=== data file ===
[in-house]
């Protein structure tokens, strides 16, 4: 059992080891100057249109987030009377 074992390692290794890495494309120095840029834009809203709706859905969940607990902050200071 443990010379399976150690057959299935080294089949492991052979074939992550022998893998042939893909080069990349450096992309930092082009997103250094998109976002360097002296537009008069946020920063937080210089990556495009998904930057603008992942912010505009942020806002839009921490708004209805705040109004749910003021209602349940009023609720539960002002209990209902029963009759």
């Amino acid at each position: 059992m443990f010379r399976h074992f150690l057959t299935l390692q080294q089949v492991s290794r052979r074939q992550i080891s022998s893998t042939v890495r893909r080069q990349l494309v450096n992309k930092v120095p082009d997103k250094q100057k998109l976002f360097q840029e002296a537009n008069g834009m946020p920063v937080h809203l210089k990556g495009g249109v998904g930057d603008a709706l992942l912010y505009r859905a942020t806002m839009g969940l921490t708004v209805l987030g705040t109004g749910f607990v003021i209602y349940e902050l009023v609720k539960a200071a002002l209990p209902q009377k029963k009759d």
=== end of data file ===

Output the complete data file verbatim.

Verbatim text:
[in-house]
């Protein structure tokens, strides 16, 4: 059992080891100057249109987030009377 074992390692290794890495494309120095840029834009809203709706859905969940607990902050200071 443990010379399976150690057959299935080294089949492991052979074939992550022998893998042939893909080069990349450096992309930092082009997103250094998109976002360097002296537009008069946020920063937080210089990556495009998904930057603008992942912010505009942020806002839009921490708004209805705040109004749910003021209602349940009023609720539960002002209990209902029963009759």
């Amino acid at each position: 059992m443990f010379r399976h074992f150690l057959t299935l390692q080294q089949v492991s290794r052979r074939q992550i080891s022998s893998t042939v890495r893909r080069q990349l494309v450096n992309k930092v120095p082009d997103k250094q100057k998109l976002f360097q840029e002296a537009n008069g834009m946020p920063v937080h809203l210089k990556g495009g249109v998904g930057d603008a709706l992942l912010y505009r859905a942020t806002m839009g969940l921490t708004v209805l987030g705040t109004g749910f607990v003021i209602y349940e902050l009023v609720k539960a200071a002002l209990p209902q009377k029963k009759d």